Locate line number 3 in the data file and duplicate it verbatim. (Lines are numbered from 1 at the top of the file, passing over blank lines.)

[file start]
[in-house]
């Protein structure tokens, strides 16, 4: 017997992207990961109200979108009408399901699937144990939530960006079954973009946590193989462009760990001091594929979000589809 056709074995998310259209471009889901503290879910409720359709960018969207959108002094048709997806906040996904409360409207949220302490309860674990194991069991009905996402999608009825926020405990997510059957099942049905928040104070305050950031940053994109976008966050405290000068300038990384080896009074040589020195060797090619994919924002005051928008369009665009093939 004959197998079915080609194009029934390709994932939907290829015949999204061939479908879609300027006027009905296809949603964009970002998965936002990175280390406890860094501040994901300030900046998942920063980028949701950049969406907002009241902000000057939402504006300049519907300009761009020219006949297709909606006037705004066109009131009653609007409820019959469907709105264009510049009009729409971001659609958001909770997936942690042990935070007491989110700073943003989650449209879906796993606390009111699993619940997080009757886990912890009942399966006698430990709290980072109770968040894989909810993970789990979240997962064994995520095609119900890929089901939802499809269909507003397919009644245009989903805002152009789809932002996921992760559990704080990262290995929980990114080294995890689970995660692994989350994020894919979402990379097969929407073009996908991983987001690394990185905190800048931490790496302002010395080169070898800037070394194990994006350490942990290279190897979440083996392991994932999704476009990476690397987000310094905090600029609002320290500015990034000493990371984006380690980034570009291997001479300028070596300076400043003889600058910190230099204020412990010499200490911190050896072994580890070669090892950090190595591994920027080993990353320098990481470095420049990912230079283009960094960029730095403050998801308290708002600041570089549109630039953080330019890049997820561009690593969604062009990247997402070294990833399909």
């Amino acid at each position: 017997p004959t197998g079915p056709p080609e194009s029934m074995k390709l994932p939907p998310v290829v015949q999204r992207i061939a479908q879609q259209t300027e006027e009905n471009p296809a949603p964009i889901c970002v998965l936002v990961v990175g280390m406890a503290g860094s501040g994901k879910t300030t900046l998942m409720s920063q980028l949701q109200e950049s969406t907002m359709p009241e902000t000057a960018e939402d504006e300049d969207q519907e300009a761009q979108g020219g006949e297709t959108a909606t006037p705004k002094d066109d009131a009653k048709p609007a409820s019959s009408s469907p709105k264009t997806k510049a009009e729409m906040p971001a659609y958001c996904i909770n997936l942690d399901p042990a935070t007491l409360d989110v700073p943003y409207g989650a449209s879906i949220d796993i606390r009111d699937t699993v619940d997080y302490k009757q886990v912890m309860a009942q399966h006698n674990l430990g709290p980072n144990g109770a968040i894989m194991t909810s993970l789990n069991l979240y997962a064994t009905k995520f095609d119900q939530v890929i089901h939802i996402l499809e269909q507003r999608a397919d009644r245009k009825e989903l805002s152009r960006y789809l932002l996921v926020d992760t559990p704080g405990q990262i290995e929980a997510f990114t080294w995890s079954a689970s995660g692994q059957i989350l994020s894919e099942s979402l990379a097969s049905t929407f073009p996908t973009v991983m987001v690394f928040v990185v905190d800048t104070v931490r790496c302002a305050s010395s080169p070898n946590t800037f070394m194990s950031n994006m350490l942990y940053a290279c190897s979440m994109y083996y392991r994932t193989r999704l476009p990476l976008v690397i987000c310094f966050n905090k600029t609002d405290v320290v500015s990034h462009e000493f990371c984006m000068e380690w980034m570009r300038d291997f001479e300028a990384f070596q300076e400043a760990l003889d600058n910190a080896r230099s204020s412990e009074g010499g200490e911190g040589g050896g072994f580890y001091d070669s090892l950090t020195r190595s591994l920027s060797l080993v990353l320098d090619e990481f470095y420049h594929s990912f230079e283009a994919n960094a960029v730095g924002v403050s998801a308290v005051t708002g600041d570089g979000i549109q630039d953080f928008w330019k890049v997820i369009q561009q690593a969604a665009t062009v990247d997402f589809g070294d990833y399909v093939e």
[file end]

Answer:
């Amino acid at each position: 017997p004959t197998g079915p056709p080609e194009s029934m074995k390709l994932p939907p998310v290829v015949q999204r992207i061939a479908q879609q259209t300027e006027e009905n471009p296809a949603p964009i889901c970002v998965l936002v990961v990175g280390m406890a503290g860094s501040g994901k879910t300030t900046l998942m409720s920063q980028l949701q109200e950049s969406t907002m359709p009241e902000t000057a960018e939402d504006e300049d969207q519907e300009a761009q979108g020219g006949e297709t959108a909606t006037p705004k002094d066109d009131a009653k048709p609007a409820s019959s009408s469907p709105k264009t997806k510049a009009e729409m906040p971001a659609y958001c996904i909770n997936l942690d399901p042990a935070t007491l409360d989110v700073p943003y409207g989650a449209s879906i949220d796993i606390r009111d699937t699993v619940d997080y302490k009757q886990v912890m309860a009942q399966h006698n674990l430990g709290p980072n144990g109770a968040i894989m194991t909810s993970l789990n069991l979240y997962a064994t009905k995520f095609d119900q939530v890929i089901h939802i996402l499809e269909q507003r999608a397919d009644r245009k009825e989903l805002s152009r960006y789809l932002l996921v926020d992760t559990p704080g405990q990262i290995e929980a997510f990114t080294w995890s079954a689970s995660g692994q059957i989350l994020s894919e099942s979402l990379a097969s049905t929407f073009p996908t973009v991983m987001v690394f928040v990185v905190d800048t104070v931490r790496c302002a305050s010395s080169p070898n946590t800037f070394m194990s950031n994006m350490l942990y940053a290279c190897s979440m994109y083996y392991r994932t193989r999704l476009p990476l976008v690397i987000c310094f966050n905090k600029t609002d405290v320290v500015s990034h462009e000493f990371c984006m000068e380690w980034m570009r300038d291997f001479e300028a990384f070596q300076e400043a760990l003889d600058n910190a080896r230099s204020s412990e009074g010499g200490e911190g040589g050896g072994f580890y001091d070669s090892l950090t020195r190595s591994l920027s060797l080993v990353l320098d090619e990481f470095y420049h594929s990912f230079e283009a994919n960094a960029v730095g924002v403050s998801a308290v005051t708002g600041d570089g979000i549109q630039d953080f928008w330019k890049v997820i369009q561009q690593a969604a665009t062009v990247d997402f589809g070294d990833y399909v093939e």